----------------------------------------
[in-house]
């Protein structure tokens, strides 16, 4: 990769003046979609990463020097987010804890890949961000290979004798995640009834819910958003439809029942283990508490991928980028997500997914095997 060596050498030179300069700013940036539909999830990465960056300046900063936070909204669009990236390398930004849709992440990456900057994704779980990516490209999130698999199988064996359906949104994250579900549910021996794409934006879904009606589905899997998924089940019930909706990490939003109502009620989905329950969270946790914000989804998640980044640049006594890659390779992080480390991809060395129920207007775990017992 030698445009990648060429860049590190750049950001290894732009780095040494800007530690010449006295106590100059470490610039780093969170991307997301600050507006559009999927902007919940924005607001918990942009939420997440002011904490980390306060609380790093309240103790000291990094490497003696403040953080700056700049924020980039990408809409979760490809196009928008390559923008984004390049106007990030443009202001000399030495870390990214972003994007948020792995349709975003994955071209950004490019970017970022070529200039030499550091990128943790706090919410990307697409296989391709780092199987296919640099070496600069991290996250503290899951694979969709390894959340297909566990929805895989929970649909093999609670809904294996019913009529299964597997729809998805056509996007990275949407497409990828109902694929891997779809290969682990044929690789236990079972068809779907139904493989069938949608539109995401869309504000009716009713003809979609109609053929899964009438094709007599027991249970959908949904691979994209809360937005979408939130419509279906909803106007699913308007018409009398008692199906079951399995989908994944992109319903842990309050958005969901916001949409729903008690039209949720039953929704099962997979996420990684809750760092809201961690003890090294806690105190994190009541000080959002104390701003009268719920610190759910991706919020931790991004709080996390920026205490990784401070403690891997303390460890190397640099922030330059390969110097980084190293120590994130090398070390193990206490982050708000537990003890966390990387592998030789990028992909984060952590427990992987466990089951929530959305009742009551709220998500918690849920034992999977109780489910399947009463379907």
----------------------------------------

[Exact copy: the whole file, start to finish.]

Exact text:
[in-house]
């Protein structure tokens, strides 16, 4: 990769003046979609990463020097987010804890890949961000290979004798995640009834819910958003439809029942283990508490991928980028997500997914095997 060596050498030179300069700013940036539909999830990465960056300046900063936070909204669009990236390398930004849709992440990456900057994704779980990516490209999130698999199988064996359906949104994250579900549910021996794409934006879904009606589905899997998924089940019930909706990490939003109502009620989905329950969270946790914000989804998640980044640049006594890659390779992080480390991809060395129920207007775990017992 030698445009990648060429860049590190750049950001290894732009780095040494800007530690010449006295106590100059470490610039780093969170991307997301600050507006559009999927902007919940924005607001918990942009939420997440002011904490980390306060609380790093309240103790000291990094490497003696403040953080700056700049924020980039990408809409979760490809196009928008390559923008984004390049106007990030443009202001000399030495870390990214972003994007948020792995349709975003994955071209950004490019970017970022070529200039030499550091990128943790706090919410990307697409296989391709780092199987296919640099070496600069991290996250503290899951694979969709390894959340297909566990929805895989929970649909093999609670809904294996019913009529299964597997729809998805056509996007990275949407497409990828109902694929891997779809290969682990044929690789236990079972068809779907139904493989069938949608539109995401869309504000009716009713003809979609109609053929899964009438094709007599027991249970959908949904691979994209809360937005979408939130419509279906909803106007699913308007018409009398008692199906079951399995989908994944992109319903842990309050958005969901916001949409729903008690039209949720039953929704099962997979996420990684809750760092809201961690003890090294806690105190994190009541000080959002104390701003009268719920610190759910991706919020931790991004709080996390920026205490990784401070403690891997303390460890190397640099922030330059390969110097980084190293120590994130090398070390193990206490982050708000537990003890966390990387592998030789990028992909984060952590427990992987466990089951929530959305009742009551709220998500918690849920034992999977109780489910399947009463379907």